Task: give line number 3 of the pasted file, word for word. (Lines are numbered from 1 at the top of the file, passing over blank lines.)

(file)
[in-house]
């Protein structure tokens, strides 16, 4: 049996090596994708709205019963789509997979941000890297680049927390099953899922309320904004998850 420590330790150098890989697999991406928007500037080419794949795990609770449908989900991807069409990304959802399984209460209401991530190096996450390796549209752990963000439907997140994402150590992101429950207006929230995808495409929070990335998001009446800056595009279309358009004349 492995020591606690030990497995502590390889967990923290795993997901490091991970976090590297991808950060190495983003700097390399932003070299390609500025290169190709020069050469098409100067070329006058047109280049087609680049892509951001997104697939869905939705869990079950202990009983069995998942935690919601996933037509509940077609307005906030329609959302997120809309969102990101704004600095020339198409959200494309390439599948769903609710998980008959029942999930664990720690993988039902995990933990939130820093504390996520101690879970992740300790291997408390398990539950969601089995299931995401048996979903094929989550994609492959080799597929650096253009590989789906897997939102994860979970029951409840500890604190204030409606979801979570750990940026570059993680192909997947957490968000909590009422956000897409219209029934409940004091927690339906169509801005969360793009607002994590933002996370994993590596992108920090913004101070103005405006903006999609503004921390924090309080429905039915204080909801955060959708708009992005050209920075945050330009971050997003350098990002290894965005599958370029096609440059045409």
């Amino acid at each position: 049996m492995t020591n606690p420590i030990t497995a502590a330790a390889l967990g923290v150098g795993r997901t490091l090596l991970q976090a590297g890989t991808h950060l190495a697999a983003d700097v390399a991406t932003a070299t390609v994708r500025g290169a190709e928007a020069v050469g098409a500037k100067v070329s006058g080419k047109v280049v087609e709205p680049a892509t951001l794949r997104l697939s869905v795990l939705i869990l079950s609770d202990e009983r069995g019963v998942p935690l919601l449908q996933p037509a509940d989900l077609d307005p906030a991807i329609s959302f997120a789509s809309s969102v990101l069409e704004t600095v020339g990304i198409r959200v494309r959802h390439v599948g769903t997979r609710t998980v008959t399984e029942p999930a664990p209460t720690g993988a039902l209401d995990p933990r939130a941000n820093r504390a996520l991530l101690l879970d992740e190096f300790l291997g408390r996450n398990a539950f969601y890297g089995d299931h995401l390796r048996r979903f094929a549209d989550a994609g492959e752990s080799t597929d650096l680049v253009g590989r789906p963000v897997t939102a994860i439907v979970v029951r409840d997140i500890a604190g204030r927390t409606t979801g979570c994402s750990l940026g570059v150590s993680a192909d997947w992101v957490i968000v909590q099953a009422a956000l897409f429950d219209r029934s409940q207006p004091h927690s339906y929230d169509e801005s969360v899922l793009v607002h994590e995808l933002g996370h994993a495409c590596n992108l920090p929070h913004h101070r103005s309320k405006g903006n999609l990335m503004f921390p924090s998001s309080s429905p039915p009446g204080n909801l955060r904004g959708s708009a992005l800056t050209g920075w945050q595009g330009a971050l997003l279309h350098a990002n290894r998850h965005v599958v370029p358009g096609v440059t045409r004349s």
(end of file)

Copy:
């Amino acid at each position: 049996m492995t020591n606690p420590i030990t497995a502590a330790a390889l967990g923290v150098g795993r997901t490091l090596l991970q976090a590297g890989t991808h950060l190495a697999a983003d700097v390399a991406t932003a070299t390609v994708r500025g290169a190709e928007a020069v050469g098409a500037k100067v070329s006058g080419k047109v280049v087609e709205p680049a892509t951001l794949r997104l697939s869905v795990l939705i869990l079950s609770d202990e009983r069995g019963v998942p935690l919601l449908q996933p037509a509940d989900l077609d307005p906030a991807i329609s959302f997120a789509s809309s969102v990101l069409e704004t600095v020339g990304i198409r959200v494309r959802h390439v599948g769903t997979r609710t998980v008959t399984e029942p999930a664990p209460t720690g993988a039902l209401d995990p933990r939130a941000n820093r504390a996520l991530l101690l879970d992740e190096f300790l291997g408390r996450n398990a539950f969601y890297g089995d299931h995401l390796r048996r979903f094929a549209d989550a994609g492959e752990s080799t597929d650096l680049v253009g590989r789906p963000v897997t939102a994860i439907v979970v029951r409840d997140i500890a604190g204030r927390t409606t979801g979570c994402s750990l940026g570059v150590s993680a192909d997947w992101v957490i968000v909590q099953a009422a956000l897409f429950d219209r029934s409940q207006p004091h927690s339906y929230d169509e801005s969360v899922l793009v607002h994590e995808l933002g996370h994993a495409c590596n992108l920090p929070h913004h101070r103005s309320k405006g903006n999609l990335m503004f921390p924090s998001s309080s429905p039915p009446g204080n909801l955060r904004g959708s708009a992005l800056t050209g920075w945050q595009g330009a971050l997003l279309h350098a990002n290894r998850h965005v599958v370029p358009g096609v440059t045409r004349s």